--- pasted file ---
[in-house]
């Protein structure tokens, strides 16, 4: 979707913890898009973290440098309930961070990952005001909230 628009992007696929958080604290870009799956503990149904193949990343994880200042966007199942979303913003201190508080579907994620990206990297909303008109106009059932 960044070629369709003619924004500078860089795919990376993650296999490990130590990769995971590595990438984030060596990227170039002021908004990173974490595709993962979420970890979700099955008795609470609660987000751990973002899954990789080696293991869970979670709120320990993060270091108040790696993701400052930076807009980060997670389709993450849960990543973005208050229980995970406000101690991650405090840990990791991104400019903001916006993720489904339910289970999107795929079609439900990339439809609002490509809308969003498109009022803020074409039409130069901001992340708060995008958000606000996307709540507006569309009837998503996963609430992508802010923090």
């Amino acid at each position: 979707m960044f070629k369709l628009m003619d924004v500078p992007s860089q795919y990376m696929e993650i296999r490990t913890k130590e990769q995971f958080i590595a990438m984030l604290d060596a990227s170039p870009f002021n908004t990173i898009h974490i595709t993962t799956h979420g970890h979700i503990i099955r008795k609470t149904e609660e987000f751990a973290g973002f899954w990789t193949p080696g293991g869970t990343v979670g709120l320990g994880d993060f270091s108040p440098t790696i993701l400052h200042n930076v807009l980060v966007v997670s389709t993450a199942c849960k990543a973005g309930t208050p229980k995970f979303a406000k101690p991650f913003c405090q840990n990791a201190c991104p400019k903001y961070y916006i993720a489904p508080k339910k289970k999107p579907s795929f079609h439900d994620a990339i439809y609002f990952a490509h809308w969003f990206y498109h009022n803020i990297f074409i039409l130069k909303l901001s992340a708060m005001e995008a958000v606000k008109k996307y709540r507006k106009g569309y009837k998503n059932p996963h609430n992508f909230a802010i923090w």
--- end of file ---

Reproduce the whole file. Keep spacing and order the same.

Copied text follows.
[in-house]
């Protein structure tokens, strides 16, 4: 979707913890898009973290440098309930961070990952005001909230 628009992007696929958080604290870009799956503990149904193949990343994880200042966007199942979303913003201190508080579907994620990206990297909303008109106009059932 960044070629369709003619924004500078860089795919990376993650296999490990130590990769995971590595990438984030060596990227170039002021908004990173974490595709993962979420970890979700099955008795609470609660987000751990973002899954990789080696293991869970979670709120320990993060270091108040790696993701400052930076807009980060997670389709993450849960990543973005208050229980995970406000101690991650405090840990990791991104400019903001916006993720489904339910289970999107795929079609439900990339439809609002490509809308969003498109009022803020074409039409130069901001992340708060995008958000606000996307709540507006569309009837998503996963609430992508802010923090």
């Amino acid at each position: 979707m960044f070629k369709l628009m003619d924004v500078p992007s860089q795919y990376m696929e993650i296999r490990t913890k130590e990769q995971f958080i590595a990438m984030l604290d060596a990227s170039p870009f002021n908004t990173i898009h974490i595709t993962t799956h979420g970890h979700i503990i099955r008795k609470t149904e609660e987000f751990a973290g973002f899954w990789t193949p080696g293991g869970t990343v979670g709120l320990g994880d993060f270091s108040p440098t790696i993701l400052h200042n930076v807009l980060v966007v997670s389709t993450a199942c849960k990543a973005g309930t208050p229980k995970f979303a406000k101690p991650f913003c405090q840990n990791a201190c991104p400019k903001y961070y916006i993720a489904p508080k339910k289970k999107p579907s795929f079609h439900d994620a990339i439809y609002f990952a490509h809308w969003f990206y498109h009022n803020i990297f074409i039409l130069k909303l901001s992340a708060m005001e995008a958000v606000k008109k996307y709540r507006k106009g569309y009837k998503n059932p996963h609430n992508f909230a802010i923090w």